A few days ago I was out grocery shopping when I heard a man tell his friend that Venezuela was the only country in the world with two presidents but where everything was still screwed up.
This has become a running joke among Venezuelans. However, some three years ago, when Juan Guaidó proclaimed himself “interim president” and was instantly backed by the United States and the European Union, things didn’t seem so funny.
The government and its support base feared this was the opening act ahead of a US military invasion. Opposition activists weren’t totally clear as to what was going on, but their leaders were quick to fall in line behind Guaidó, and the initial rallies created a lot of expectation.
But that did not last. As the most spectacular attempts to oust Maduro failed spectacularly, Guaidó was happy enough to set up a parallel “government” with its own diplomatic missions while illegally taking Venezuelan assets abroad, including US-based oil subsidiary Citgo and Colombia-based petrochemical Monómeros. All in all, plenty of dream jobs for his buddies.
For us Venezuelans it was beyond frustrating to see our resources not just taken away but used to line up Guaidó and his entourage’s pockets. In one fell swoop, the very opposition leaders who had been so keen to call the government “corrupt” were stealing what was left in broad daylight. As a result, these assets are about to be taken over by creditors.
“The opposition was not upset about the government leaders sharing the country’s ‘pie’ among themselves, only that its slice was too small,” a fierce pro-opposition neighbor once told me during our lightning elevator debates.
These antics, beyond not triggering the always elusive “regime change,” disappointed opposition supporters and even alienated a fair share of those 1,600 “diplomats” that were somehow tied to Guaidó’s “administration.” As the project went south, they started leaving in droves but with no love lost for their former leader. For the most part it was more an issue of appearances than principle.
The most high-profile exit was Julio Borges. He was the “interim government”’s foreign minister but is now screaming for the “complete disappearance” of Guaidó. “The interim government has been deformed, it is now run by a caste. It has to disappear. The handling of assets has been scandalous. There’s no accountability and they are used for personal gain,” Borges confessed. Maybe he realized his slice of the pie was too small.
In response to the controversies, Guaidó has gone out of his way to assure the opposition that the Biden administration will continue backing him in 2022. “The US and allied countries have so pledged for this year (2021) and the next one,” he said in an embarrassing press conference. He looked just like a bad employee who had his contract renewed.
The State Department has been more coy about it. For now, all we know is that Biden invited Guaidó to take part in the “Summit for Democracy” against authoritarianism and whatnot… But dozens of people were invited. In the meantime, big time players like former National Security Advisor John Bolton are not quite ready to recognize that the Guaidó plan has been a failure, but do admit that Washington’s position on the matter is not so “solid.”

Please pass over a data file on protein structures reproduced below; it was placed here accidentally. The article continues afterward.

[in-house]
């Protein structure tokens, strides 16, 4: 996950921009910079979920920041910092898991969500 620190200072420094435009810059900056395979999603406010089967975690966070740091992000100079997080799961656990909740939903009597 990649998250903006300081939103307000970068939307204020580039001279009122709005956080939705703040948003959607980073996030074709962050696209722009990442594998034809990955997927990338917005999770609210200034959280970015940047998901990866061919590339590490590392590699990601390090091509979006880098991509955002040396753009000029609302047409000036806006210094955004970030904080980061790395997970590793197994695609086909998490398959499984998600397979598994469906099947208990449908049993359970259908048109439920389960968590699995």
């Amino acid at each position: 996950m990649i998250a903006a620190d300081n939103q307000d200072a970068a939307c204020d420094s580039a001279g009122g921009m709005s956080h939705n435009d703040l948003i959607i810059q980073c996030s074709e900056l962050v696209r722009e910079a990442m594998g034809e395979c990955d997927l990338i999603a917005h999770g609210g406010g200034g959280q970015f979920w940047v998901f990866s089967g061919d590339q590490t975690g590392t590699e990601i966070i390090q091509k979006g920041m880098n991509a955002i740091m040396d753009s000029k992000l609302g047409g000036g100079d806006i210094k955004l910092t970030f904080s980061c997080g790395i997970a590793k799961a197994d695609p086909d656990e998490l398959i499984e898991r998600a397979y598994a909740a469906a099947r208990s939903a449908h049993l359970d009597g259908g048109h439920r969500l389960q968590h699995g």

Try as he might to feign confidence, it is not hard to see that the opposition leader is on the hotseat and very aware of it. Days ago, in a 45 minute interview given to Spain’s El País, the former lawmaker said “I’m the interim president of Venezuela” no less than six times. He was so insistent that even the authors of the puff piece had to mention it in the opening.
Maybe Guaidó is using the old mantra our grandparents used to repeat: “tell a lie enough times and it will become true.” Though in his case it’s tough. Even openly pro-opposition pollsters claim his popularity has plummeted from 64% when he first appeared to just over 10% nowadays.
If that were not enough, just one day after Chavismo emerged victorious from regional elections, Guaidó decided to speak publicly to reject the “electoral farce.” And, in a scene that looked taken out of The Office, his improvised press set crumbled and a cardboard presidential shield fell to the floor in front of the cameras.
“The fake government is falling apart,” “even props can’t take it any more,” “another display of the interim government’s fragility,” “this shield has had enough,” “cardboard presidency”... There was no shortage of jokes from Chavistas and opposition people alike on social media.
To top it all off, the very media outlets who praised his “bravery” a few months ago can’t help but join the fun. “The politician is visibly nervous about his struggle going nowhere and there you can tell from his look. His face is full of acne, something which was seen in his recent public appearances,” we read.
Political analysts say that Venezuelan politics is always full of surprises. In this case, the surprising thing is that, in spite of corruption and incompetence, the “interim government” circus continues. December usually sees Venezuelans sing a popular song by Billo’s Caracas Boys, “new year, new life.” Will that apply to the Venezuelan opposition?
Jessica Dos Santos is a Venezuelan university professor, journalist and writer whose work has appeared in outlets such as RT, Épale CCS magazine and Investig'Action. She is the author of the book “Caracas en Alpargatas” (2018). She’s won the Aníbal Nazoa Journalism Prize in 2014 and received honorable mentions in the Simón Bolívar National Journalism prize in 2016 and 2018.
The views expressed in this article are the author's own and do not necessarily reflect those of the Venezuelanalysis editorial staff.
Translated by Ricardo Vaz for Venezuelanalysis.